Project Website: ---


Start Date:
June of 2016

End Date:
August of 2018

This research will be conducted within a formal partnership between the Transportation Technology Research Group of the Centre for Mechanical Technology and Automation (TEMA), the Research Group on Emissions, Modelling and Climate Change of the Centre for Environmental and Marine Studies (CESAM) and the Institute of Telecommunications (IT) at Aveiro, along with the Institute for Transportation Research and Education (ITRE) at North Carolina State University (NCSU), USA. The research team involves different research backgrounds, including transportation engineering, mechanical engineering, environmental engineering and computer science. The proposed collaboration between UA and NCSU represents a continuation of a long history of collaboration and achievements, such as joint publications (available here: and graduate students co-advising, and a joint Memorandum of Understanding to develop collaborative research in the field of Transportation Systems and related activities.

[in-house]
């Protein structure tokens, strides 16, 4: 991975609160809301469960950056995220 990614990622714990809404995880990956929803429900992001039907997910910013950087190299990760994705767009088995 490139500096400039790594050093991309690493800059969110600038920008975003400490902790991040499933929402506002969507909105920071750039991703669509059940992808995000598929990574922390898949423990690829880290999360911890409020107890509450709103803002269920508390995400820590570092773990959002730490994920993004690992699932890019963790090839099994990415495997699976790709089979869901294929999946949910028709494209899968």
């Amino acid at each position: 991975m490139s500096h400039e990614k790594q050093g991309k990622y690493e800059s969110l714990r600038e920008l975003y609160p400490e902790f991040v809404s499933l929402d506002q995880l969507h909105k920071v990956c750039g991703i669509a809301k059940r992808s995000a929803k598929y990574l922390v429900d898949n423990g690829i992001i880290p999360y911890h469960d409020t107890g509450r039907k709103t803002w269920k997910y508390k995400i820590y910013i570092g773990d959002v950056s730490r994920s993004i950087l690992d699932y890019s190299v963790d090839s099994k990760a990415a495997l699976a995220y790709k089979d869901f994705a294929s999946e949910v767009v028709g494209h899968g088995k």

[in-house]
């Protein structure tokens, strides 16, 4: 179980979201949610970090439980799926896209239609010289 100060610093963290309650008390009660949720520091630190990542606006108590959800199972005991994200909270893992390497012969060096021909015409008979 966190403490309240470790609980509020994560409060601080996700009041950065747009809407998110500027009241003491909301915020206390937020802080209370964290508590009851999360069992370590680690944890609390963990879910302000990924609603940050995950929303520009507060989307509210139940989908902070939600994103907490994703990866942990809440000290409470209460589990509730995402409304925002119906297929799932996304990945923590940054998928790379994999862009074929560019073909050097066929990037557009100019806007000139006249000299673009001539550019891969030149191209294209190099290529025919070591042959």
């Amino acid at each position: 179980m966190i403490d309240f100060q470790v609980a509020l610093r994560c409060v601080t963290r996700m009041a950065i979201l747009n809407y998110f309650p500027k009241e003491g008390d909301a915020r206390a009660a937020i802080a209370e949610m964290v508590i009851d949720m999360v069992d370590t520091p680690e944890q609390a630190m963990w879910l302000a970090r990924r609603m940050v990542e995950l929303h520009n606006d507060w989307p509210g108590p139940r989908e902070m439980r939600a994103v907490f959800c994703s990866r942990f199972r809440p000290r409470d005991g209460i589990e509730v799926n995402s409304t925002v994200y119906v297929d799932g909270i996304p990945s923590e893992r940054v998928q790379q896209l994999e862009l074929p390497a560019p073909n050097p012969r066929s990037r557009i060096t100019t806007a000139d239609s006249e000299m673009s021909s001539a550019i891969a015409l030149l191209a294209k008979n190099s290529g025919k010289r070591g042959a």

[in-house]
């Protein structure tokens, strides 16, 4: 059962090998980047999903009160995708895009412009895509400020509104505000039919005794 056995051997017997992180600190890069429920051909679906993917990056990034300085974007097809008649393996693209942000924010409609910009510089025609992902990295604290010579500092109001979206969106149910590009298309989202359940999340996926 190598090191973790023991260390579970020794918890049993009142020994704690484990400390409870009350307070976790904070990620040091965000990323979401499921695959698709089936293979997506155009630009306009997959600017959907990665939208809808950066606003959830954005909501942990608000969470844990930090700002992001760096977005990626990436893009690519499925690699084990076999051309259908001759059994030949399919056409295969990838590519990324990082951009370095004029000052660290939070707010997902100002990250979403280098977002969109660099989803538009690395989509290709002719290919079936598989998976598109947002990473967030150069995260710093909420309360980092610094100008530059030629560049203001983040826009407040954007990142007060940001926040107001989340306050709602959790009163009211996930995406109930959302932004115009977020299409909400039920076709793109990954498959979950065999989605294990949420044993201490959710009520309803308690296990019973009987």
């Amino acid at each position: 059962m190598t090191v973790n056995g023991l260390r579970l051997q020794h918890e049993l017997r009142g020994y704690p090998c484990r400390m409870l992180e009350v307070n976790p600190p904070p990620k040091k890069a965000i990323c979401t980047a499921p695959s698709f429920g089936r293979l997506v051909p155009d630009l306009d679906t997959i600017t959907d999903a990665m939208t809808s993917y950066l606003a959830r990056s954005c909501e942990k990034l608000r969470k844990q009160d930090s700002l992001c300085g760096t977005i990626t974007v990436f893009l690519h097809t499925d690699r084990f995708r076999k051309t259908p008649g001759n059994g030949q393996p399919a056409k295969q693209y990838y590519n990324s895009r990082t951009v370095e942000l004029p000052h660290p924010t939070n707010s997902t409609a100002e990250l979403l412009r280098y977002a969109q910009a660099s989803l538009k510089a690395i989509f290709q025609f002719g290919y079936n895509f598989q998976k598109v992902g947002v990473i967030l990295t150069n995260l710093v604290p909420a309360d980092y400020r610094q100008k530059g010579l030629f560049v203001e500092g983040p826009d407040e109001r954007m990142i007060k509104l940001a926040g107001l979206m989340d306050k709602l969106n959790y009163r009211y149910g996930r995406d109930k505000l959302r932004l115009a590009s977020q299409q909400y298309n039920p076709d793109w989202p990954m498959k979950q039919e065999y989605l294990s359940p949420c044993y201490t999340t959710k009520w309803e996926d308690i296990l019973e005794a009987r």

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A more efficient management of existing infrastructures has been identified by EU as key strategy to reduce transport externalities. Road traffic agencies need to make informed decisions in order to define which road sections have the greatest risk of traffic-related impacts and hence prioritize the road sections in which an intervention is required. In this context, the implementation of ATMS could not only improve network efficiency, but also to minimize traffic externalities (traffic congestion, emissions, noise and safety). This can be done through smart traffic assignment strategies; (e.g. eco-routing, smart road pricing, variable message signals) or by better controlling the flow of vehicles in a certain road section (e.g. ramp metering, dynamic speed limits). However, the implementation of ATMS in the transport sector should consider both the level of contribution of each externality and its geographical scale; otherwise, some isolated measures may just move the problems elsewhere and perhaps causing greater damages to local communities. Thus, in a context of increasing data availability, a hot research topic is to unravel the complex relationships of these dynamic externalities, in order to manage efficiently current road networks.